Do you really know what your children view online?

Published: Wednesday, July 4 2012 11:00 p.m. MDT

Clockwise, starting with the little boy in red: Jewels Olsen doesn't track what her kids do online, but the computer stays where everyone can see it. From lower center: Aaron, Sarah, Kristine, Austin, Spencer, Ginny and Kenyon.

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SALT LAKE CITY — There are two main philosophies when it comes to monitoring the online behaviors of teens in homes across the country. Some parents dog every site their children visit, checking the browsing history, logging into Facebook and other social media pages, as well as blocking unsavory sites. Other parents say they simply trust their teens to do the right thing when they're online.

Jewels Olsen falls into the second camp. "I don't monitor," said the Orem mom of seven, four of the kids still at home. "I have an 18-year-old daughter I trust implicitly and she is the only other one with the password to the computer." Besides that, the computer sits in the living room, where everyone can see what anyone is doing on it.

But not all families are so in sync, their online activity so transparent. The just-released biannual survey by online security company McAfee, which questioned more than 1,000 teens and their parents, found a significant disconnect between what parents believe their kids are doing online and what the teens themselves said they do.

Nearly a third of parents just hope for the best, McAfee online safety expert Stanley Holditch told the Deseret News. And while nearly half of parents think they know their kids' online behavior, 71 percent of the teens surveyed said they'd hidden online behavior from their parents. Two years ago, that was just 45 percent of teens. Females are more likely to hide what they do than males.

Nasty, naughty and mean

Of the teens, 32 percent said they had deliberately accessed pornography, 48 percent look up assignments and test answers online and 62 percent have seen cruel behavior online.

Meanwhile, a Cox Communication survey in conjunction with the National Center for Missing and Exploited Children found that parents of younger kids, "tweens" ages 10-13, are doing "a good job" of monitoring that younger group's online behavior, including talking to them about concerns and setting rules for Internet use on home computers. There's need for improvement because most kids now use mobile devices to go online, the company said.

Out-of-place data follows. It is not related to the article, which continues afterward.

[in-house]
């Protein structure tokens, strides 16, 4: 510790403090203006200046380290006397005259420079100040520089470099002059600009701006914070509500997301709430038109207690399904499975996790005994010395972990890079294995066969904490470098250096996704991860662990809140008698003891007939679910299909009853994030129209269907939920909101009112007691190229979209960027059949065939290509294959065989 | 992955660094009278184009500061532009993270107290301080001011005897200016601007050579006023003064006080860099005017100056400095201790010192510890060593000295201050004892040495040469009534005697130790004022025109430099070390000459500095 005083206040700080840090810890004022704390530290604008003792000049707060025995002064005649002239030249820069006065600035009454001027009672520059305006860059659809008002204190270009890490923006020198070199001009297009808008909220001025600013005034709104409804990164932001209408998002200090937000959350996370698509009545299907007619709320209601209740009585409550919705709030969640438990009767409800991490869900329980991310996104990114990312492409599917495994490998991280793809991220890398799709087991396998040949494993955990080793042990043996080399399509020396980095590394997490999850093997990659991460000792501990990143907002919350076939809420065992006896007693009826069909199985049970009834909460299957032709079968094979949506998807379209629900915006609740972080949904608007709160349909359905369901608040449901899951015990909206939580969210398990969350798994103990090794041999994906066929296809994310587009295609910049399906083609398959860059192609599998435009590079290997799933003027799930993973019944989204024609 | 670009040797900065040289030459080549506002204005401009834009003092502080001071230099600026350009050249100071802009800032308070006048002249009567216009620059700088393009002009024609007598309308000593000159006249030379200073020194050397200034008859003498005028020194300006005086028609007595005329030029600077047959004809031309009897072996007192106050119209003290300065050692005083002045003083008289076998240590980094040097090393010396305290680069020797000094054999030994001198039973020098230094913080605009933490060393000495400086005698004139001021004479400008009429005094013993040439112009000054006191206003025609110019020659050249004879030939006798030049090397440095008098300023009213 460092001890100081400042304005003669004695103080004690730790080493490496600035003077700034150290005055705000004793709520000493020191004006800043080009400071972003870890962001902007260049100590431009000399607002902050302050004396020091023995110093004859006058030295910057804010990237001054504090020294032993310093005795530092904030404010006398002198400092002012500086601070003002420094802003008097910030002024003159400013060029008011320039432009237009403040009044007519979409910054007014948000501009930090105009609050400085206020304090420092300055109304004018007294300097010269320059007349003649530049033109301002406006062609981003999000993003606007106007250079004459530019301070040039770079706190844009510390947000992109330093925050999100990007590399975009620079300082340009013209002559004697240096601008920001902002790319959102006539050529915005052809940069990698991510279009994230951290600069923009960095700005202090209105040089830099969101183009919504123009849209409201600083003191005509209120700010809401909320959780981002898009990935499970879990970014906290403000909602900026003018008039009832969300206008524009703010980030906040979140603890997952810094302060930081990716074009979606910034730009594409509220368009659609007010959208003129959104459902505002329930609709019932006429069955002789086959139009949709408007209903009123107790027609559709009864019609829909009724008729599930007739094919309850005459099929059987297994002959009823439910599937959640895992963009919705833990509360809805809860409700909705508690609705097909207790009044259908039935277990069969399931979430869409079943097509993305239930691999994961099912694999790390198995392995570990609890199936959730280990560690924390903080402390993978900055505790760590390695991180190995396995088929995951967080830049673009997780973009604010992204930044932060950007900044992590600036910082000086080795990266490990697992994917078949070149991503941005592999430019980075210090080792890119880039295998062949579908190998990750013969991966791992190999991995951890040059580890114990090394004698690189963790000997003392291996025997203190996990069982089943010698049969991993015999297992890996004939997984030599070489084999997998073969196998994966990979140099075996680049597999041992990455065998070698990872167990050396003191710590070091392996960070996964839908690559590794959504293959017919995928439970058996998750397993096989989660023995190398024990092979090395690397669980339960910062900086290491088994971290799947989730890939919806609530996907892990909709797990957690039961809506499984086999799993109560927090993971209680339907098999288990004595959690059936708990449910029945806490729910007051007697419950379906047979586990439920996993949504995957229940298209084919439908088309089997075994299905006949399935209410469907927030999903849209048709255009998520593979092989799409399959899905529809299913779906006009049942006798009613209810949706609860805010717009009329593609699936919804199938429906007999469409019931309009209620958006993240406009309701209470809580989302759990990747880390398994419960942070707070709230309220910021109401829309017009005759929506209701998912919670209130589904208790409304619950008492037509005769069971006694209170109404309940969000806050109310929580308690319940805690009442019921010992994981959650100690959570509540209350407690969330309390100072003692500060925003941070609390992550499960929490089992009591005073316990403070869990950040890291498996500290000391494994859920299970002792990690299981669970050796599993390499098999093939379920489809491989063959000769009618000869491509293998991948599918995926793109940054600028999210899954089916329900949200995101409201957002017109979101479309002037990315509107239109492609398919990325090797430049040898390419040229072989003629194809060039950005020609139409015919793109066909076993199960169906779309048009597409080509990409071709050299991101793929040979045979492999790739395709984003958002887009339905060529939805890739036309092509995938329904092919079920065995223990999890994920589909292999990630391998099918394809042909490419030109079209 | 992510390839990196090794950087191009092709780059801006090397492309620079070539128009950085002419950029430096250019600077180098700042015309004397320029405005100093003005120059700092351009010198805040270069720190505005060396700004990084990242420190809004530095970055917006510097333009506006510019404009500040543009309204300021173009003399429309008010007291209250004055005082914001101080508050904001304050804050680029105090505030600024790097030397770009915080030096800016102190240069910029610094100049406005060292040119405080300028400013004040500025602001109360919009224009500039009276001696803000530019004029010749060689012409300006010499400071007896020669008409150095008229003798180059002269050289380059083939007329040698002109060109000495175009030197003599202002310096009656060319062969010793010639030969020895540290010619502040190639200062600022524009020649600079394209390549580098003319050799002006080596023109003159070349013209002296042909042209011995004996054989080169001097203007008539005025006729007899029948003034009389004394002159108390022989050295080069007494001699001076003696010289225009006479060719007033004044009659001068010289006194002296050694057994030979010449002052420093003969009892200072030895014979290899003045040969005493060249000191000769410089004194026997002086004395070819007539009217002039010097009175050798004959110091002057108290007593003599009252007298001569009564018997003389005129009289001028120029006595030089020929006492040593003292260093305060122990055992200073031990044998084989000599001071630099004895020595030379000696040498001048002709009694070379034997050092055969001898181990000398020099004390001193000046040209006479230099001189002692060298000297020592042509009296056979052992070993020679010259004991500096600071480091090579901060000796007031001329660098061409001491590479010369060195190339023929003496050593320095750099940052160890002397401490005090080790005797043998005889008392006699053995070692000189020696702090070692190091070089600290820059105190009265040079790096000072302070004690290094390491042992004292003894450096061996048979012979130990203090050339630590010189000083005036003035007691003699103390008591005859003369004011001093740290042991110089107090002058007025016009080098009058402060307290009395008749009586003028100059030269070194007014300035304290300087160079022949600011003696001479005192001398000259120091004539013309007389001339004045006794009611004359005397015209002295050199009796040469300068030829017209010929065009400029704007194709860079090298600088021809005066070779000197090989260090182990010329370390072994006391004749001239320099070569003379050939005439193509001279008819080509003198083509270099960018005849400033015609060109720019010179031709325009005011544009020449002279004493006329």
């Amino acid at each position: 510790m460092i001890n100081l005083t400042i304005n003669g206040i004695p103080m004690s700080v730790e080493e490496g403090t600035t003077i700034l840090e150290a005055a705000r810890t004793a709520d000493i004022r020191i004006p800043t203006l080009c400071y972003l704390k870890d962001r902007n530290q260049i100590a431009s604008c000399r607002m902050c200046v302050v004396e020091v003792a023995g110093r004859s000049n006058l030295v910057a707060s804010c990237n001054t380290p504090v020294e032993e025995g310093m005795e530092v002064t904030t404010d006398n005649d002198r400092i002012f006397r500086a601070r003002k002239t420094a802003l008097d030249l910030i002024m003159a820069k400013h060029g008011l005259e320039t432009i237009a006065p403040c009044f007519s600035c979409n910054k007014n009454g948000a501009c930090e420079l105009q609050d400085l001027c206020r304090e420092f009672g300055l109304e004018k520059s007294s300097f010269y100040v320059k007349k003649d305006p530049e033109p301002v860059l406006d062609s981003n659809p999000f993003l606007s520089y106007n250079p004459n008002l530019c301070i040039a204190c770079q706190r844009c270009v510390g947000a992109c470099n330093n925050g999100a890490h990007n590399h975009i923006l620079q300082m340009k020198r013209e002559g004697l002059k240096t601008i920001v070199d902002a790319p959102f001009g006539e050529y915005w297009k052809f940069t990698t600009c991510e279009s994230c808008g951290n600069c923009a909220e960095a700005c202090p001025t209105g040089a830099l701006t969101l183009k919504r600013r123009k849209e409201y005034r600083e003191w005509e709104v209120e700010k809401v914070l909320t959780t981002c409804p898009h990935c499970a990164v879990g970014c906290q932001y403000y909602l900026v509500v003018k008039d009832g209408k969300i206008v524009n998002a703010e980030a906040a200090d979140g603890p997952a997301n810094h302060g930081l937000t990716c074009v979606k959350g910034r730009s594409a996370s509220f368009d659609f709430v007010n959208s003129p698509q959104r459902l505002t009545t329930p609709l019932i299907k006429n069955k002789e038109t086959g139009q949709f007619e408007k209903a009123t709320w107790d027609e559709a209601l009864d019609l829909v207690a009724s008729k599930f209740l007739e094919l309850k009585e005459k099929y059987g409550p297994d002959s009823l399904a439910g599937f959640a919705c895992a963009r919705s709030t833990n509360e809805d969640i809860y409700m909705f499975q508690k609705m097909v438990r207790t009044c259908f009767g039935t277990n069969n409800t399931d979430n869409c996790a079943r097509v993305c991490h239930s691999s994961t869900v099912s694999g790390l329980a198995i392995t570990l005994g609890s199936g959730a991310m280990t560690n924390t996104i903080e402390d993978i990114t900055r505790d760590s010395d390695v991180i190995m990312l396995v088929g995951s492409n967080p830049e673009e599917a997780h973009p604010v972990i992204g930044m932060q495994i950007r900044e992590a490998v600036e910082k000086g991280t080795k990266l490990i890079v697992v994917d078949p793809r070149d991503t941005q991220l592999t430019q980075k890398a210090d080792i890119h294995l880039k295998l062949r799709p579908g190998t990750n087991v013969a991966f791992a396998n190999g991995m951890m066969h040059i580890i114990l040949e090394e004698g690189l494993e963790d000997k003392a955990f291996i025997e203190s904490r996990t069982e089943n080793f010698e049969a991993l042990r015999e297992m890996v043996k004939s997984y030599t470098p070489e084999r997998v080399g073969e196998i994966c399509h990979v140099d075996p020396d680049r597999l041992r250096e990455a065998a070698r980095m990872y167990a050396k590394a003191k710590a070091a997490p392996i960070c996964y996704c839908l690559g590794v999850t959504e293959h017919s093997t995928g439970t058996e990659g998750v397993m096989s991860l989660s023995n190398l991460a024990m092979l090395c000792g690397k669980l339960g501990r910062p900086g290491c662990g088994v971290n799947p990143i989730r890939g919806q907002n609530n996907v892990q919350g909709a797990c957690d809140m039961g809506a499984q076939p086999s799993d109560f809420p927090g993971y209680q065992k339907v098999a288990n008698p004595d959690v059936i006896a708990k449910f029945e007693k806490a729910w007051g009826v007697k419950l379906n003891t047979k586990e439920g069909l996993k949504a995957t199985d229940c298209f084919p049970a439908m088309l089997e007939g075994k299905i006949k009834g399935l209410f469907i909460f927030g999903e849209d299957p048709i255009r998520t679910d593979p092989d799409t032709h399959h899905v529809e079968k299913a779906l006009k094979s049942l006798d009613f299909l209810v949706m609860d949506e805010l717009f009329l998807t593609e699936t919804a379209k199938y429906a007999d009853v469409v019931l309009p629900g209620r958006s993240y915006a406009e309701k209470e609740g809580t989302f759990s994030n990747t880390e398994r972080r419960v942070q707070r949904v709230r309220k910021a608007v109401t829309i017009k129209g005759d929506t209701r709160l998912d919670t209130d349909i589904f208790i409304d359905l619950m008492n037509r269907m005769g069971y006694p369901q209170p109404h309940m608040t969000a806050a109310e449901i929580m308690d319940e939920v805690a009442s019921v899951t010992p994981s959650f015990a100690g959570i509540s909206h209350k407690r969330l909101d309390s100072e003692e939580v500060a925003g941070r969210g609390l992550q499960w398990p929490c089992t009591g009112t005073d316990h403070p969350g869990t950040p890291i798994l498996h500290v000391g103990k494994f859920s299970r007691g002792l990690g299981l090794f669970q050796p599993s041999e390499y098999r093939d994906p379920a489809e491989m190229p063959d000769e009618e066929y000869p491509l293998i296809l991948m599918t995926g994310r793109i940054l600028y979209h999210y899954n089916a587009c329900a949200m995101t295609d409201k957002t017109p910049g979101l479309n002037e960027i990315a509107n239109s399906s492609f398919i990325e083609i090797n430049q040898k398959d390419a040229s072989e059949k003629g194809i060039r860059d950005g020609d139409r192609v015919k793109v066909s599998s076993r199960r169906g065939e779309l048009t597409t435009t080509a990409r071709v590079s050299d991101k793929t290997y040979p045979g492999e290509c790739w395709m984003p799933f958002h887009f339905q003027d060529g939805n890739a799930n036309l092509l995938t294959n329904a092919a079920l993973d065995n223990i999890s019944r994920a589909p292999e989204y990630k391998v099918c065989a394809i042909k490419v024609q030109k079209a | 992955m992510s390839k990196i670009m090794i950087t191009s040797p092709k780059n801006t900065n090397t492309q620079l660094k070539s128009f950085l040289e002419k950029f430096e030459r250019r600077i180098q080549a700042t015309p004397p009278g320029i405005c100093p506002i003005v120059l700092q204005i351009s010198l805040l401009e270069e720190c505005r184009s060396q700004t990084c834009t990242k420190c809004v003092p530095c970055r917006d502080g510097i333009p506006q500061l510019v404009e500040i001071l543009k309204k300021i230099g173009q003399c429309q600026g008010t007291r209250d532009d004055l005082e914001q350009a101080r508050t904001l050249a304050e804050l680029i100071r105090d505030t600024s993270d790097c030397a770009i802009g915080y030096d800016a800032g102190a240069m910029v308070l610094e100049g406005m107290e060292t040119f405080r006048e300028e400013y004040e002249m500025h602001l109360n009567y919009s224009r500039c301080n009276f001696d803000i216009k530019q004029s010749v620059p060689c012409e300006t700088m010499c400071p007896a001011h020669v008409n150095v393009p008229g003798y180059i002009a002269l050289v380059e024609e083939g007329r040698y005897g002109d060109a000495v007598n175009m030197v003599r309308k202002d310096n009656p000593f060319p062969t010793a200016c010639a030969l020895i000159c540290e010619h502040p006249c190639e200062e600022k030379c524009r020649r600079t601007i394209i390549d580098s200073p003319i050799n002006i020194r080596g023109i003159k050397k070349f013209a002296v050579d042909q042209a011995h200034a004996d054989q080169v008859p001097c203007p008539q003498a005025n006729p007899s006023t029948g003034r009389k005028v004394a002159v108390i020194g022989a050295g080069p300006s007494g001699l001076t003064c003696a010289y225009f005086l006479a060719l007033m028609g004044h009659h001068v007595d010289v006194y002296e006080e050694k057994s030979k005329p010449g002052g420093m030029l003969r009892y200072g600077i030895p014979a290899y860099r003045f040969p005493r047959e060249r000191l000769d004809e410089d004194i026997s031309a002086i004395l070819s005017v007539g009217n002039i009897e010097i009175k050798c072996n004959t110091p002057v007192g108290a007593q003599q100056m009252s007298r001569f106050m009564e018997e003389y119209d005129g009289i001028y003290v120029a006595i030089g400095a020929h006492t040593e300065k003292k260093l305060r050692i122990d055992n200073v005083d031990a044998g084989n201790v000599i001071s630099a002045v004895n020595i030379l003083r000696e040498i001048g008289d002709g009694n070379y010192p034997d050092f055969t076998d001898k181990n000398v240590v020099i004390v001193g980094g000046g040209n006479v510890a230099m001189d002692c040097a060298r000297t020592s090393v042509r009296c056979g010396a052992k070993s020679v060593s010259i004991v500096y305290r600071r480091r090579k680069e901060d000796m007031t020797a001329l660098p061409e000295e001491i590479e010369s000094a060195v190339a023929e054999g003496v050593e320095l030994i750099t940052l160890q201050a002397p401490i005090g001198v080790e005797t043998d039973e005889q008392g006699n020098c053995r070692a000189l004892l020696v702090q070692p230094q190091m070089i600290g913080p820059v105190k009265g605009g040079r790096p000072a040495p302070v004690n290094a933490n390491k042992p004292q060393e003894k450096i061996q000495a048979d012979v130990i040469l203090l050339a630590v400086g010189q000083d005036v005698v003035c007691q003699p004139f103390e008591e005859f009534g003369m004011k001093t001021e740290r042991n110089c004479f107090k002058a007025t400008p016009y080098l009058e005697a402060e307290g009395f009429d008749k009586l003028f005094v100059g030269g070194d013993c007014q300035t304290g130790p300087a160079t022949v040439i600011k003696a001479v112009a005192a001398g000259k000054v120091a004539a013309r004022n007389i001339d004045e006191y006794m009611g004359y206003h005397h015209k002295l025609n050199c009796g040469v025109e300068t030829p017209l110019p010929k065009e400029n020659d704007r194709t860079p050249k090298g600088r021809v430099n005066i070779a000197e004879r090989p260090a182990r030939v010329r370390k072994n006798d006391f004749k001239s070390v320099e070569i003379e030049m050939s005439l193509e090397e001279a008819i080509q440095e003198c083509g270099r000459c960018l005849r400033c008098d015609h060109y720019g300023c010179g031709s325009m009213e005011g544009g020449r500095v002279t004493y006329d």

Parental controls set up on personal computers won't impact those kids' online activities.

While 82 percent of the parents in the Cox survey said they know what their tweens do online, 44 percent of the kids said they have looked at things online their parents would not have approved of and 34 percent said they've lied to their parents about their online activity. More than 40 percent have received a personal message from a stranger online, while 1 in 8 of the tweens has been bullied online.

Perception v. reality

Parents of the teenagers told McAfee they believe their children spend a couple of hours a day online. The teens themselves put the estimate at about five hours a day. Half of the kids said they would modify their behavior if they knew their parents were watching.

What's particularly troubling to Holditch is the "serious nature" of some online activity: More than half say they've hacked someone else's social networking profile. And close to one-third have downloaded pirated copies of music and movies. Both of those activities could lead to legal consequences, noted Holditch, who pointed to a case in Georgia where two young teens bullied a girl using her online profile, which they hacked. They are being sued for libel and defamation. And pirating music and movies can cost someone tens or even hundreds of thousands of dollars, he said.

Worse, he added, is learning that 12 percent of the teens had met in real life someone they'd only known online. "Do you know how easy it is for someone to misrepresent themselves online?" he asked.

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